Diaa Ahmed Mohamed Ahmedien
[ Egypt ]
The carbon farm is a data-based internet art project that uses a browser-based medium to develop a hyper-responsive canvas. This browser-based experiment is questioning the enforced consumptive behavior of today’s technology. Such behavior escalates the daily rates of the commodification of carbon dioxide and consequently degrades the global ecosystem.
Five plants have been sketched and coded in abstract forms. Each represents five countries (Germany, Egypt, China, Japan, and the USA). The five programmed plants autonomously interact with the surrounding environment and respond to the mouse click. By integrating API data derived from The European Space Agency’s Sentinel5P satellite (built to monitor air quality data like carbon hydroxide, sulfur monoxide, ozone, …), a crafted cloud visualizes the carbon emissions values detected on the atmosphere of the selected countries. According to the data flow referring to the fluctuations in the carbon emission values, the cloud continuously rebuilds its form. Therefore, the more changes the cloud witnesses, the more spontaneous degradation the five programmed floras suffer. Likewise, every pixel of the pixelated background assigns color by a single tone determined by the weather data (Temperature and humidity) integrated into the system using Openweather API data of the same five countries. Pixels’ colors tones are also directly affected by the carbon emissions data. Therefore, the more increase in the carbon emissions values, the more decrease in the saturation of every single pixel.
At the bottom, the more increase in carbon emissions values, the more water leak from the five programmed plants roots. Further, according to the integrated API data, the attached detecting counters show the percentage values released when the carbon emissions increase above the natural values.
Once the carbon emissions values accumulate, they dominate the entire system that gradually degrades in turn in its performance, colors, moves, and growth.
However, when the participant moves the mouse over the hyper canvas, the mouse icon changes to a cross icon. If the participant -in this case- clicks the mouse, the effect of the carbon emission partly reduces. Accordingly, the nearest pixels re-adjust their saturation, and the nearest flora regrows its form and stimulates its performance.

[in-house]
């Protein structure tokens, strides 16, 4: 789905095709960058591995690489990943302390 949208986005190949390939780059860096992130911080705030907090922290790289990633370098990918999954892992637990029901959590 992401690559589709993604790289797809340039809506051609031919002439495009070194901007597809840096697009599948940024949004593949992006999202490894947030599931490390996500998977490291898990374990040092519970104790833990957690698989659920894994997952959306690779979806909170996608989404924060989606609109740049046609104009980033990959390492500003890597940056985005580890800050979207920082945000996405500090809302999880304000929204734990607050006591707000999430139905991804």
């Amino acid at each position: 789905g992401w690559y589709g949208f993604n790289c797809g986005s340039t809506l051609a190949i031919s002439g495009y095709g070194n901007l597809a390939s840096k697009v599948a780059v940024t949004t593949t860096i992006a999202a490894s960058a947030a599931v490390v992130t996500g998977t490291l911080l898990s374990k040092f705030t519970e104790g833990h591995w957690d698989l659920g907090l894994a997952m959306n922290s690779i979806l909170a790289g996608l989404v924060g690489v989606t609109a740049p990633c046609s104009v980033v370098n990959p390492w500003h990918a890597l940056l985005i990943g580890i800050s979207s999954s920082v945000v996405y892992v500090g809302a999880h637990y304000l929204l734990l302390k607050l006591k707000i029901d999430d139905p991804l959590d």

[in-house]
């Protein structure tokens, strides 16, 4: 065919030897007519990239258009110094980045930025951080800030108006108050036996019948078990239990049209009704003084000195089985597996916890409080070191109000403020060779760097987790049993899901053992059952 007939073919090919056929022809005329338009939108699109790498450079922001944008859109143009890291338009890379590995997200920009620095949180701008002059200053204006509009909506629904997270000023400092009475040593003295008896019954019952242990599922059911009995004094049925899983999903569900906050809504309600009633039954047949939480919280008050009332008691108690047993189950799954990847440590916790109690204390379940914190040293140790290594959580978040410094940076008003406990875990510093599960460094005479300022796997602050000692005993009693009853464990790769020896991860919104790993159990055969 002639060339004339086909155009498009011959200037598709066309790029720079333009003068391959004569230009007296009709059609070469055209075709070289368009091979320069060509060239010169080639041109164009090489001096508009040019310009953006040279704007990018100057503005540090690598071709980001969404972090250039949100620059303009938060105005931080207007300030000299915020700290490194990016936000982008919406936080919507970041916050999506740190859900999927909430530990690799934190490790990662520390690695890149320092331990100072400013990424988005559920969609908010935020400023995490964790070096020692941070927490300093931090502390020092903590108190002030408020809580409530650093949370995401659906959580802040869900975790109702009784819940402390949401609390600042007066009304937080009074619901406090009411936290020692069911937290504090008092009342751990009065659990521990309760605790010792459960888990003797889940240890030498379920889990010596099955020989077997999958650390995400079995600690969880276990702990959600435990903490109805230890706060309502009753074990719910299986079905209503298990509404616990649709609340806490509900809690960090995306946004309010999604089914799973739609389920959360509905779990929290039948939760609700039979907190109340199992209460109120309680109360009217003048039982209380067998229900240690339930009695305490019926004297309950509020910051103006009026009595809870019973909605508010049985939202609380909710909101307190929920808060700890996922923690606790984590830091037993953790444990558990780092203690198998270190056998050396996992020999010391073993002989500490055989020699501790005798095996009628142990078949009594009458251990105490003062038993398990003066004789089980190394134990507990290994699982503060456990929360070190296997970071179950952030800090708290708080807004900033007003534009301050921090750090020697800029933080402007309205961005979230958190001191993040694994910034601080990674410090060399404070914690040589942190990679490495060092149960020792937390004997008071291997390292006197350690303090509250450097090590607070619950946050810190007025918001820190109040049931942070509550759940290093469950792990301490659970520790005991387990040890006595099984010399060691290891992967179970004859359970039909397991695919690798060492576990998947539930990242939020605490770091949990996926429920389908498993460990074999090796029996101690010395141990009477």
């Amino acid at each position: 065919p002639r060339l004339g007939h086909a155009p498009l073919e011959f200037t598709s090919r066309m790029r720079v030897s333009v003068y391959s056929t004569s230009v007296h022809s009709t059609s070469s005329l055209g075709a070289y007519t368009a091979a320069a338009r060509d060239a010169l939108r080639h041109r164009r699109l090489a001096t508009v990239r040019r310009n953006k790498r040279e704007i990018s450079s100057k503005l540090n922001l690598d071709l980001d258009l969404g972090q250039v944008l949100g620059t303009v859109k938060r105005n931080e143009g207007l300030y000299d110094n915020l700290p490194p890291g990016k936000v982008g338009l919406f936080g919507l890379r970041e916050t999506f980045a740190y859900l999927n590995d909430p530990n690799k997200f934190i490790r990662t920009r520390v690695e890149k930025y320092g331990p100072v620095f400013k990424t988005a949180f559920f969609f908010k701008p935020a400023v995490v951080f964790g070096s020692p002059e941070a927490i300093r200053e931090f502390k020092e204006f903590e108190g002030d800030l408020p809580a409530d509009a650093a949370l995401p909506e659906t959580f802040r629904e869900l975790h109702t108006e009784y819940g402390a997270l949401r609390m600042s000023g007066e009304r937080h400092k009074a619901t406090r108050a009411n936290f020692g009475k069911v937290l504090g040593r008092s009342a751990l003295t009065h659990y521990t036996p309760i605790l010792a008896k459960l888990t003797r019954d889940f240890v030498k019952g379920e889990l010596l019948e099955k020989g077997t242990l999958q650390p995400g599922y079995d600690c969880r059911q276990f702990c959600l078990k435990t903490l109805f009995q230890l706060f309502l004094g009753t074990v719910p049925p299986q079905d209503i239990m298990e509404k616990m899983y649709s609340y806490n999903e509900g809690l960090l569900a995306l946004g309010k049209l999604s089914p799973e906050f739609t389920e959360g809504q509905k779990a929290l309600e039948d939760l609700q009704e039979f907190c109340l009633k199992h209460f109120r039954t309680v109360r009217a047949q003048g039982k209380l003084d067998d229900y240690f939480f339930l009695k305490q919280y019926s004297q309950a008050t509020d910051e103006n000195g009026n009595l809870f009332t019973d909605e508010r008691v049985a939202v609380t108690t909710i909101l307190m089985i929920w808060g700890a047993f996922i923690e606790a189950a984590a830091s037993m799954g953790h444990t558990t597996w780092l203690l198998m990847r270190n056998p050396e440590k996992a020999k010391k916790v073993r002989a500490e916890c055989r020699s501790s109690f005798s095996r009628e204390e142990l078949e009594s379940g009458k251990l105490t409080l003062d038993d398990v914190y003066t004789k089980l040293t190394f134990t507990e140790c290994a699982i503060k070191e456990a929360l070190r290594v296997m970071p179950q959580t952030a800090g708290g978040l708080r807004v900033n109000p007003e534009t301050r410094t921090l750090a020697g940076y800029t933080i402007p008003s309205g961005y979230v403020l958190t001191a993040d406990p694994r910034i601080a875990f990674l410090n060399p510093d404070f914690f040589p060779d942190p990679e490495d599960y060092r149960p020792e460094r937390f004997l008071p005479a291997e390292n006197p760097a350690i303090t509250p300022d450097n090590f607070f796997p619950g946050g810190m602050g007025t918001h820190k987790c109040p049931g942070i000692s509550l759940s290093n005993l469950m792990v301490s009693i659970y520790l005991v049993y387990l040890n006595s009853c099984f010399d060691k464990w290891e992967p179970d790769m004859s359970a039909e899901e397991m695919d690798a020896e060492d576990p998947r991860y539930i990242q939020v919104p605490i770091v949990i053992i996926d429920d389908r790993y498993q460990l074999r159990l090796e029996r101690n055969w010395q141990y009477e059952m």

Within this context, the project invites participants/interactors to think of the effect of their daily use of carbon dioxide on the global ecosystem equilibrium. Such practices enrich the environmental role of digital art by enabling laypeople to interpret hard-to-read data regarding global warming threats.
Primary Project Website: https://www.diaaahmedien.com/thecarbonfarm
- Medium: Data-based Internet Art
- Year Produced: 2021
Diaa Ahmed Mohamed Ahmedien
Helwan University, New-Media Arts & Technology
Dr. Diaa Ahmedien is a lecturer in the sciences of New-Media Arts & Technology and an associate editor in Humanities & Social Sciences Communications, a Nature journal group, part of Springer Nature. Diaa is an artist, educator, researcher, and creator to setup systems of interactive artworks. His accurate specialization lies in the sciences of New-Media arts, Digital Humanities, visual communications, and medical humanities, all of which emphasize the crucial role of the intersections among the arts, sciences, and technology in shaping knowledge-based societies.
Diaa graduated magna cum laude with a Ph.D. (D Phil) in sciences of visual arts and New-Media arts from the University of Bern and the University of Applied Sciences Bern, Switzerland, 2017. Diaa strongly believes in the inevitable role of mature artistic practices in making tomorrow’s sciences more open and democratic.
Through his research and cutting-edge experimental artistic projects, Diaa seeks Achieving Academic-Leading Advancement in Sciences of Visual Arts by fostering the interdisciplinary knowledge derived from the artistic practice-based research and reinforcing its dual functions of being a means of integrating the public into complicated scientific inquiries and as an approach to enrich the visual and visible interface of the contemporary sciences.
Artist’s Website: https://www.diaaahmedien.com/